[Gluster-users] Best practices?

Greg_Swift at aotx.uscourts.gov Greg_Swift at aotx.uscourts.gov
Tue Jan 24 15:11:01 UTC 2012

gluster-users-bounces at gluster.org wrote on 01/24/2012 08:04:52 AM:

> On Mon, Jan 23, 2012 at 03:54:45PM -0600, Greg_Swift at aotx.uscourts.gov
> > Its been talked about a few times on the list in abstract but I can
> > you one lesson learned from our environment.
> >
> > the volume to brick ratio is a sliding scale.  you can can have more of
> > one, but then you need to have less of the other.
> This is interesting, because the examples aren't entirely clear in the
> documentation. At
> http://download.gluster.com/pub/gluster/glusterfs/3.2/Documentation/
> IG/html/sect-Installation_Guide-Installing-Source.html
> it says:
> "Note
> You need one open port, starting at 38465 and incrementing sequentially
> each Gluster storage server, and one port, starting at 24009 for each
> bricks.  This example opens enough ports for 20 storage servers and three
> bricks."
> [presumably means three bricks *per server*?]
> with this example:
> $ iptables -A RH-Firewall-1-INPUT -m state --state NEW -m tcp -p tcp
> --dport 24007:24011 -j ACCEPT
> $ iptables -A RH-Firewall-1-INPUT -m state --state NEW -m tcp -p tcp
> --dport 111 -j ACCEPT
> $ iptables -A RH-Firewall-1-INPUT -m state --state NEW -m udp -p udp
> --dport 111 -j ACCEPT
> $ iptables -A RH-Firewall-1-INPUT -m state --state NEW -m tcp -p tcp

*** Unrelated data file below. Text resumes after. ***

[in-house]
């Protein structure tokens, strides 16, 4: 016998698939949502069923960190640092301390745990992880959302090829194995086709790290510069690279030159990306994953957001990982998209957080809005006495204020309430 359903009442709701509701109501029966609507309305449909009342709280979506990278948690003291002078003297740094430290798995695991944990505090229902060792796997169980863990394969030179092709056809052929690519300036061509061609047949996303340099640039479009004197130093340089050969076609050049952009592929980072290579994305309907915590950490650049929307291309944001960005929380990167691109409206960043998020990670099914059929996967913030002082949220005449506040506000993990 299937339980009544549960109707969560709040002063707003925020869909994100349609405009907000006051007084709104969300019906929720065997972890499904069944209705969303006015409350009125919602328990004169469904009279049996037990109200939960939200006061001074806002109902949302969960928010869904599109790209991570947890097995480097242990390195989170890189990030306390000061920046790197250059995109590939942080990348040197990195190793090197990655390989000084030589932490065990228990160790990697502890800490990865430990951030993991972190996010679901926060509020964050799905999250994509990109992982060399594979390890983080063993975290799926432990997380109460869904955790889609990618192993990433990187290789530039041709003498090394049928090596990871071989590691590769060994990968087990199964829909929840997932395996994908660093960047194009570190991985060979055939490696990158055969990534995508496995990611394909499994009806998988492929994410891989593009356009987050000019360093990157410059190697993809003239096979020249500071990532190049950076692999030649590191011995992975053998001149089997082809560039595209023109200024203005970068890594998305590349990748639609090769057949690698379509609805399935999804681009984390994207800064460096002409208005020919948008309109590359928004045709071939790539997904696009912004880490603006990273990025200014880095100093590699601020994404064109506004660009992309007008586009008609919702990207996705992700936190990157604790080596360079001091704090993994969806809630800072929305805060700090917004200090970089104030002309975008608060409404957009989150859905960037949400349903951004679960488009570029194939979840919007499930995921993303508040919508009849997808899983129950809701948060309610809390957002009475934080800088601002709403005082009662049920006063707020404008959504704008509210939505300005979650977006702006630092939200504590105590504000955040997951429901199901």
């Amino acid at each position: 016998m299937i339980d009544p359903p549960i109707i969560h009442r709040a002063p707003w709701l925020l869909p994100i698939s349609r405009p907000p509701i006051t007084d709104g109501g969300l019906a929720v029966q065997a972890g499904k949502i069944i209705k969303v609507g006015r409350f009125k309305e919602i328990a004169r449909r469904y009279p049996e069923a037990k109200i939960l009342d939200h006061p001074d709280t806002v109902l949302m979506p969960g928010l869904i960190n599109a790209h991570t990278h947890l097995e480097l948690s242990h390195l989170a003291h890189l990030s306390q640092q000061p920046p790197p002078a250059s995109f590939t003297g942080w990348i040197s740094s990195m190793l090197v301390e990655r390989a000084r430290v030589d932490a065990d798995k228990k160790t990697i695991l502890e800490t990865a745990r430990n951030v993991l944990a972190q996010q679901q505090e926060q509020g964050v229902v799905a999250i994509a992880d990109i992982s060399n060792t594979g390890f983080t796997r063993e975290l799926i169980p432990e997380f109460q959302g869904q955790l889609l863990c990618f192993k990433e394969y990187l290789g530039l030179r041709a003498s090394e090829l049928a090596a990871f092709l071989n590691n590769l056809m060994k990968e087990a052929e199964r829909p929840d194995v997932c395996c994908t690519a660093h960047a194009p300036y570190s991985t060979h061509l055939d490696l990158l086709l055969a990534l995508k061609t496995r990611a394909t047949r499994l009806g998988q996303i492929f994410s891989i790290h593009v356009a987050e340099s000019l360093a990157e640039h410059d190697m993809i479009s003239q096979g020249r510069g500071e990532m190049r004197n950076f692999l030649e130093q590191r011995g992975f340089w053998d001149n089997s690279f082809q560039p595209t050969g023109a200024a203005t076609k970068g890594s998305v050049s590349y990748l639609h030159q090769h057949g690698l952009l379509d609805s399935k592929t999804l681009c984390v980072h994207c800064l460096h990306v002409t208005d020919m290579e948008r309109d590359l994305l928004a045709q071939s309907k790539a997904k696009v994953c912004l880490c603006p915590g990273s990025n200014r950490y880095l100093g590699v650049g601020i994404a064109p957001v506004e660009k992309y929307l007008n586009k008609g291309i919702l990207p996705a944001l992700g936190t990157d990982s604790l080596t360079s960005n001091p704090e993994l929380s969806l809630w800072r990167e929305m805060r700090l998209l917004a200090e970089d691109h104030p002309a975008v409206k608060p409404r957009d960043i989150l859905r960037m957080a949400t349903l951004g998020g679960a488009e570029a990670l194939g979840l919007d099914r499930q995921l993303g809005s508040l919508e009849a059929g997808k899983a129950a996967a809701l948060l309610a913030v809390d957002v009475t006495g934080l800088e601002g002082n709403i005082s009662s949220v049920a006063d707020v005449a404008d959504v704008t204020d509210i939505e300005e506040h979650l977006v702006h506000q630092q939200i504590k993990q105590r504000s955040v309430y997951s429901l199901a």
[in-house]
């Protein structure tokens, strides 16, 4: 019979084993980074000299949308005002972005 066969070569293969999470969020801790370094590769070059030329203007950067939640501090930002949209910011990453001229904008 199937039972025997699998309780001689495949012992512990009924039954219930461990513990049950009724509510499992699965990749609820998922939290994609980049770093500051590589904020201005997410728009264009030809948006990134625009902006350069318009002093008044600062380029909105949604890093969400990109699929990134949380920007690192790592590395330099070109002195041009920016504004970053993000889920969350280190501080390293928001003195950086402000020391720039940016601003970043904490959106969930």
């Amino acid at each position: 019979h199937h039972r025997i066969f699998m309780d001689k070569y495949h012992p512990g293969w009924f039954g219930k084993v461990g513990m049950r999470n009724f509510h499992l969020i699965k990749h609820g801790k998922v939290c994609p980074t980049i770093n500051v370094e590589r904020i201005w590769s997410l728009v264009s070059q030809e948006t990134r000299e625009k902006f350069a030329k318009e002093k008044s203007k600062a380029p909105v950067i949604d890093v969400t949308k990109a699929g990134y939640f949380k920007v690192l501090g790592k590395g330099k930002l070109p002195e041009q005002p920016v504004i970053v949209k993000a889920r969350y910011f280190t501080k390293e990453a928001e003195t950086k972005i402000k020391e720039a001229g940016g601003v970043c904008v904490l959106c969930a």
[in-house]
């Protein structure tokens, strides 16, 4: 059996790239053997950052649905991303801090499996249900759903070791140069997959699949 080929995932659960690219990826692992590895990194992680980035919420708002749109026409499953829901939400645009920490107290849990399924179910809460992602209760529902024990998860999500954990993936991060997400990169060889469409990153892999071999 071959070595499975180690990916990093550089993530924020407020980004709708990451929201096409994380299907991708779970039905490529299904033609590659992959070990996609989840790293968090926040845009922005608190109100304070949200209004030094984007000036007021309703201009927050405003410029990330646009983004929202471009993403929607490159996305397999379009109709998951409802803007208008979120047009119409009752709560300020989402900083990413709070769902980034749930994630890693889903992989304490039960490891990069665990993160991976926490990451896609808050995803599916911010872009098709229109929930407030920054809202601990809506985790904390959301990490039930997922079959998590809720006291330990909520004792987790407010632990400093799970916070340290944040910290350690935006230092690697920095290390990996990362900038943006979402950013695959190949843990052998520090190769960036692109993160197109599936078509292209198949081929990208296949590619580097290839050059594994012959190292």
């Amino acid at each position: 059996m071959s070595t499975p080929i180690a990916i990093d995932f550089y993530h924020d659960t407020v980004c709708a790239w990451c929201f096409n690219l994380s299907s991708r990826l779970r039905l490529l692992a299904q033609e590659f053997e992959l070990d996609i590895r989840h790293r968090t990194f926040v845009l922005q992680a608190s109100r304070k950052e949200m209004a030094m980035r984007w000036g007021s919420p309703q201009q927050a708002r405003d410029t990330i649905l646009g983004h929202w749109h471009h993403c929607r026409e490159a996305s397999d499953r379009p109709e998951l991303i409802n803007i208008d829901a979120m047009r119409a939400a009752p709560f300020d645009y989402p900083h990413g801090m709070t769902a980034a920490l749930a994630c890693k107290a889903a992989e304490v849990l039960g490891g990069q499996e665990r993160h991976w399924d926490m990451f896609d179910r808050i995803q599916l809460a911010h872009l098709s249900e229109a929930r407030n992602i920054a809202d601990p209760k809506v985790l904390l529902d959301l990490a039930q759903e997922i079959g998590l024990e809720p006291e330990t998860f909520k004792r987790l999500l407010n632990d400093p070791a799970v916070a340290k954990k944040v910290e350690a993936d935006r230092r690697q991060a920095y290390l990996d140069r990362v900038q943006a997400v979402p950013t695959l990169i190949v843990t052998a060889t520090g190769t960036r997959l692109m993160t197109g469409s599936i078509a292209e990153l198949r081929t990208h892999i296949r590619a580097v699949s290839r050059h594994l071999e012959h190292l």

> --dport 38465:38485 -j ACCEPT
> $ service iptables save
> $ service iptables restart
> So there's one range for bricks, and one range for servers (here they
> to have given enough for 21 servers)
> Now you point out that the number of volumes needs to be considered as
> which makes sense if each brick can only belong to one volume.
> > 24 bricks per node per volume
> > 100 volumes
> > ---------
> > = 2400 running processes and 2400 ports per node
> So that's 2400 bricks per node.
> It seems to me there are a couple of ways I could achieve this:
> (1) the drive mounted on /mnt/sda1 could be exported as 100 bricks
> /mnt/sda1/chunk1
> /mnt/sda1/chunk2
> ...
> /mnt/sda1/chunk100
> and repeated for each of the other 23 disks in that node.
> If I build the first volume comprising all the chunk1's, the second
> comprising all the chunk2's, and so on, then I'd have 100 volumes across
> the disks. Furthermore, I think this would allow each volume to grow as
> as it wanted, up to the total space available, is that right?

Yes, you understand it correctly. But take into consideration that 2400 is
a lot.  We had a hard time running at 1600 and had to dropped all the way
back to 200ish.  We did not test anything in between.  I was not
encouraging the 2400 count :)

> (2) I could organise the storage on each server into a single RAID block,
> and then divide it into 2400 partitions, say 2400 LVM logical volumes.
> Then the bricks would have to be of an initial fixed size, and each
> would not be able to outgrow its allocation without resizing its brick's